sacrifice of love Page 72

“We all agree that it’s a battlefield, right?” Adam spoke up.

“We agreed that sixteen hours ago; quit beating a dead horse,” Peri barked. Her fuse was growing shorter and shorter with every hour. “We only have eight hours until this hunt starts.”

After everyone had returned from their separate fact-finding missions, they had reconvened only to discover that they had all come to the same conclusion about the type of place of which the riddle spoke. They had yet to figure out where exactly that place was located or how they would get there.

Fane, Skender, and Sorin had returned with the troll king, though it was not by their choice. He had demanded to see Perizada and insisted that he help in any way he could. Peri had been surprised and touched by the troll's out-of-character offer. The pixie king had also joined them, though that was because he couldn’t get away from Peri fast enough. He did seem to be a little calmer when she explained that there were no pirates involved. Why pirates were what scared the pixie, she had no idea, and she didn’t care to ask because she had way more important things to wonder about.

Sorin ignored the two fae and did as Cypher requested and read the riddle again. They all listened as if it were the first time they had heard it and then went to murmuring and guessing all over again.

“What does the reference to 'two faces yet one soul' mean?” Alston asked out loud, though he spoke to no one in particular.

“A werewolf,” Vasile said as he growled, “how did I not see that. It’s a wolf, two faces - the man’s and the wolf’s - but one soul.”

Murmurs of agreement and growls of irritation of not seeing it sooner cascaded across the group.

“Okay, so we have a battlefield that has only seen a werewolf for many years. We are really breaking it down people,” Fane said dryly. “I think we just might have this thing figured out by next year.” Fane slammed his hand down on one of the tables and bit back a snarl.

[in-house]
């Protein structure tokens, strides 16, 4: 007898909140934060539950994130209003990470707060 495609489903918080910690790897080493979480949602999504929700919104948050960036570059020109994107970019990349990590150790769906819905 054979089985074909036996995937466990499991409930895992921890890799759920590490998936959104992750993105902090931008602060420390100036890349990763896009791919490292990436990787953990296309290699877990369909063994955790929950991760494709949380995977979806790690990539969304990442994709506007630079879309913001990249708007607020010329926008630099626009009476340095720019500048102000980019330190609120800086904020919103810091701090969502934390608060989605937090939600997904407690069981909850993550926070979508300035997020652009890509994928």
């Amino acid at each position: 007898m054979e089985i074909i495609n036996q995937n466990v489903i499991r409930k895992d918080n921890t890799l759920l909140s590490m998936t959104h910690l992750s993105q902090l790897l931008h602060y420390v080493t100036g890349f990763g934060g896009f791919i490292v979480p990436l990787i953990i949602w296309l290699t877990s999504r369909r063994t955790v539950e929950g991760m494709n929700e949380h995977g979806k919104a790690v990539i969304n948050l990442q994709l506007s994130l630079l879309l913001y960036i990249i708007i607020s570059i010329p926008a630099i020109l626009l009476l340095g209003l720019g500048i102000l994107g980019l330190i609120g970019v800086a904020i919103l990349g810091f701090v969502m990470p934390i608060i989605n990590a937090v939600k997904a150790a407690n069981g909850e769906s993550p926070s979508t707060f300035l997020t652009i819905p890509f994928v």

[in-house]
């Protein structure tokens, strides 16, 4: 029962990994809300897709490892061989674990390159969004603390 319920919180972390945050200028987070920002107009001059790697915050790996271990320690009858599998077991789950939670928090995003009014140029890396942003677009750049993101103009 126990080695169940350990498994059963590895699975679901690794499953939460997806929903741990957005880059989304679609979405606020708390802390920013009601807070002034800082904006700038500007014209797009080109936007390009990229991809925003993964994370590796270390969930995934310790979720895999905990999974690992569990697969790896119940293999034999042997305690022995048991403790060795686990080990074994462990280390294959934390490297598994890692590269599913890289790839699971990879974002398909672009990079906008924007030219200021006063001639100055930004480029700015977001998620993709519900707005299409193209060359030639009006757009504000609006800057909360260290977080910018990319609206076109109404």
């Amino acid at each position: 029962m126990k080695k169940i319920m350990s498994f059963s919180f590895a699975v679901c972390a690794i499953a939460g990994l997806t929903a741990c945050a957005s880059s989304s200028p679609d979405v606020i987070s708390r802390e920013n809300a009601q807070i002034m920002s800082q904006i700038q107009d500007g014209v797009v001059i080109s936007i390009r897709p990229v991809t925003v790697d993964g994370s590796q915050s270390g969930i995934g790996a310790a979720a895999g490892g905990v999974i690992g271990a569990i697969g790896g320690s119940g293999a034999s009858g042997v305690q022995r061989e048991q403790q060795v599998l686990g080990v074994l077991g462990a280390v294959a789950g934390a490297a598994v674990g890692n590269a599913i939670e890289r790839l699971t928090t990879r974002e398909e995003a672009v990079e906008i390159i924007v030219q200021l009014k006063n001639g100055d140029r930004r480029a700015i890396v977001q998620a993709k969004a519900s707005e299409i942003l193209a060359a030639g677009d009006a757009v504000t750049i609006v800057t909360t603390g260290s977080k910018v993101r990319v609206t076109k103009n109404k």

“Fane!” Vasile shouted. “Enough! We are all just as frustrated as you are, but this,” he motioned up and down to his son, “is not helping.”

Fane met his father’s gaze for a count of three heartbeats but then dropped it. He bowed his head as he leaned back against the wall. His shoulders were tense and his fists were clenched at his sides, but he managed to pull himself under control, barely. Vasile gave him a stern look before looking at Alston.

“Did that help at all?” he asked the fae in regards to his questions about the two faces and one soul.

Alston rubbed his chin absently as he considered Vasile’s words. “Maybe,” he answered. He looked at Peri and then said, “I need you to come with me.”

“Where?” “Why?” Peri and Vasile asked at the same time.

“I have a hunch, but before I say it out loud I need to verify it,” he explained.

Peri shook her head. “Wait a minute. You think this place is something that is so evil you aren’t even willing to speak of it out loud?”

“I don’t know, Perizada. That is why I need you to come with me.” He turned back to Vasile. “We will be quick.”

Vasile’s jaw tensed but he nodded at watched as the two fae disappeared.

“What do you know that you don’t want the wolves to know?” Peri asked as soon as she and Alston arrived in the room of the high fae council. “Not to mention the fact that you don’t want to speak with the other members of the council about it.”

“You know as well as I do, Peri, that some things should not be spoken about. And when they must, it should be with as few ears listening as possible.”

Peri waited as he walked over to a large door, one that wasn’t opened very often. Her eyes widened as he pressed his palm to the door and muttered words only the high fae knew. The door vanished. Alston turned back to look at her; his eyes were wide with fear. Peri had only seen Alston fearful a handful of times in their long lives, and she had to say, it wasn’t a good look on him.

“We need to remember,” he told her.

Peri frowned. “Remember what?”

“To know me is impossible, unless the wall is destroyed.” The words of the riddle flowed from his lips and seemed to reverberate off the walls.

“You think the wall being destroyed is figurative?” Peri asked.

Alston nodded. “The words have been haunting me since I heard them, chipping away at my mind, almost like trying to scratch an itch I can’t reach.”

“And you decided the appropriate back scratcher is in our records?” she asked him only half joking.

Alston frowned. “You’ve gotten cranky in your old age.”

“First off, I’m not old. And second, I have always been cranky. Now what wall is it that you think needs to be figuratively destroyed?”

He tapped his head. “A wall we ourselves devised and built.”

“No way,” Peri’s voice lowered as though someone might hear, though they were the only ones in the room. “You think the riddle is referring to a block we put up?”

“Yes. I’m actually pretty positive.”


“I wrote the spell that those exact words are in, the spell that we all cast and weren’t ever supposed to remember.”

“I told you that memory spells are never a good idea,” she scolded. “They always come back to bite you on the ass. This time it just happens to be in the form of an unhinged warlock.”